The most recent research papers were published in Biochemical and Biophysical Research Communications and Cellular Signalling. Yan also summarized the current understanding of oxidative stress response and discussed applications of these findings from basic research to cancer and neurodegenerative diseases in two comprehensive review articles in Cellular and Molecular Life Sciences and International Journal of Molecular Sciences.
In March 2015, the NIH awarded him additional funding of over $360,000 (NIH R15 GM114713). He also has received funding from UNC Charlotte.
“The whole research program is growing, and we are grateful for the funding support,” Yan says. “This is a very encouraging and emerging area, and our cutting-edge research projects will help to better understand genome stability and cancer development.”
Yan works closely with students and fellows, including postdoctoral fellows and graduate, undergraduate and high school students.
“We’re passionate about this line of research because we want to know how it works at the core,” says Steven Cupello, who is pursuing a doctoral degree in biology. “We don’t just get to uncover that DNA repair happens, but also try to unravel the nuanced mystery of exactly how it happens.”
Another student who works with Yan, Jude Raj, was chosen for a 10-week intensive Research Experience for Undergraduates (REU) program funded by the National Science Foundation. This Biology and Biotechnology REU program allowed him to develop lab research skills, continue independent projects, and present the results at various research symposiums.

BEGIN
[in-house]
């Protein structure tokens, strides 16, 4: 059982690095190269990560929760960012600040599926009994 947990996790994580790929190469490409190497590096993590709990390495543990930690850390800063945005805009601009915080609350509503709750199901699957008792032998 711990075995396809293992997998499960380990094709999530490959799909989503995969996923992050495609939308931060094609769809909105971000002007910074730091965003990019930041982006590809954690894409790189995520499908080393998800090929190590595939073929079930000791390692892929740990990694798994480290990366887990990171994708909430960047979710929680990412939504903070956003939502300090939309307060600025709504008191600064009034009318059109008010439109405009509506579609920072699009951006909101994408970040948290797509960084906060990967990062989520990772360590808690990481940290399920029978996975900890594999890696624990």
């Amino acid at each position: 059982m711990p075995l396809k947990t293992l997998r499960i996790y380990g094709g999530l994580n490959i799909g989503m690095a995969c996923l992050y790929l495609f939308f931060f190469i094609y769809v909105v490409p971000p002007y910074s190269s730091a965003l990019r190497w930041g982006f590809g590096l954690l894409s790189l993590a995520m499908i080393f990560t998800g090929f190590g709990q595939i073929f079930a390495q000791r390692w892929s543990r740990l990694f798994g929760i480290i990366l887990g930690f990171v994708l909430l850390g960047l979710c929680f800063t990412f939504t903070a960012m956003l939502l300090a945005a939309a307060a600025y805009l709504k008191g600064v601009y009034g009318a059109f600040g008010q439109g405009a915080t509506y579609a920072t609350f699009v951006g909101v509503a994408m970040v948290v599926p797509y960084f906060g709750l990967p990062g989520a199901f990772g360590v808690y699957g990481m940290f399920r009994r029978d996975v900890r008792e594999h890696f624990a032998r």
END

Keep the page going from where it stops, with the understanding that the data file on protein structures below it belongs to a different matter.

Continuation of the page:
“After successful months of training, Dr. Yan offered me the incredible opportunity to pursue an independent project,” says Raj, a biology honors student. “I’ve become deeply passionate about molecular biology and fascinated about the invisible, microscopic reactions taking place in living organisms.”
Raj has gained insights not only into the subject but also into research practices. His research presentation was awarded first place in Biological Sciences at the University’s Undergraduate Research Conference in April.
“I think the biggest life lesson I have learned from my research experience is to never quit and keep moving forward, no matter how much you fail,” he says. “Research has had such a great impact on me by increasing my problem-solving skills, and even making my classes more interesting. My ultimate dream would be working alongside other scientists to eradicate disease.”
Yan’s students have created a video and a written resource for the Journal of Visualized Experiments, describing how the lab use Xenopus egg extracts to study pathways of DNA damage response. Yan’s lab also shares its research by giving tours of the lab during the UNC Charlotte Science and Technology Expo each spring.
To expand access among a larger group of students beyond his lab, Yan integrates his research in the classroom. By sharing real-world examples of cell biology research outside the textbook, he hopes to inspire his students.
“Science is always the driving force for the overall human being,” he says. “It’s not always easy to move forward, but every new discovery through basic research could open unidentified and unexpected new avenues.”
Words: Tyler Harris | Image: Lynn Roberson, showing Biological Sciences researcher Shan Yan and master’s degree student Stephen Cupello in Yan’s lab.